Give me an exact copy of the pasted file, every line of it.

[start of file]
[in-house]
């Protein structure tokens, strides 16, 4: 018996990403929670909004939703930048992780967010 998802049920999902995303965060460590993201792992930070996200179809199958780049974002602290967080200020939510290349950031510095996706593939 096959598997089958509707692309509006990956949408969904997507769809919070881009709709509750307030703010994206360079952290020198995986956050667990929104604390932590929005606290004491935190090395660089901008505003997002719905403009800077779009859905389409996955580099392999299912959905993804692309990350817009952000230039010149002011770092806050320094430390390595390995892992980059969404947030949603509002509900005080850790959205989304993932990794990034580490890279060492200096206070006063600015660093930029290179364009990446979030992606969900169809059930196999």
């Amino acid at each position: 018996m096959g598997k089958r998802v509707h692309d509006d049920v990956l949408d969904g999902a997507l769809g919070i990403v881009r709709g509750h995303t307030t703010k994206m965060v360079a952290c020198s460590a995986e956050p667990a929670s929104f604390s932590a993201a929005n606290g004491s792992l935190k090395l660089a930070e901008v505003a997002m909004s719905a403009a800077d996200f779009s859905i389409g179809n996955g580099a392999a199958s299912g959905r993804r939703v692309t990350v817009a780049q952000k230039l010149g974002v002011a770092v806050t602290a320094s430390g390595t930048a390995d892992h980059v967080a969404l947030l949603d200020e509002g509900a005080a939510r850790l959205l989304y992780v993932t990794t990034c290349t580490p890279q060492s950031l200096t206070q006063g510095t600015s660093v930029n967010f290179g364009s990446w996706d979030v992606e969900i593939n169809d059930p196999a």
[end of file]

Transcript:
[in-house]
């Protein structure tokens, strides 16, 4: 018996990403929670909004939703930048992780967010 998802049920999902995303965060460590993201792992930070996200179809199958780049974002602290967080200020939510290349950031510095996706593939 096959598997089958509707692309509006990956949408969904997507769809919070881009709709509750307030703010994206360079952290020198995986956050667990929104604390932590929005606290004491935190090395660089901008505003997002719905403009800077779009859905389409996955580099392999299912959905993804692309990350817009952000230039010149002011770092806050320094430390390595390995892992980059969404947030949603509002509900005080850790959205989304993932990794990034580490890279060492200096206070006063600015660093930029290179364009990446979030992606969900169809059930196999």
């Amino acid at each position: 018996m096959g598997k089958r998802v509707h692309d509006d049920v990956l949408d969904g999902a997507l769809g919070i990403v881009r709709g509750h995303t307030t703010k994206m965060v360079a952290c020198s460590a995986e956050p667990a929670s929104f604390s932590a993201a929005n606290g004491s792992l935190k090395l660089a930070e901008v505003a997002m909004s719905a403009a800077d996200f779009s859905i389409g179809n996955g580099a392999a199958s299912g959905r993804r939703v692309t990350v817009a780049q952000k230039l010149g974002v002011a770092v806050t602290a320094s430390g390595t930048a390995d892992h980059v967080a969404l947030l949603d200020e509002g509900a005080a939510r850790l959205l989304y992780v993932t990794t990034c290349t580490p890279q060492s950031l200096t206070q006063g510095t600015s660093v930029n967010f290179g364009s990446w996706d979030v992606e969900i593939n169809d059930p196999a």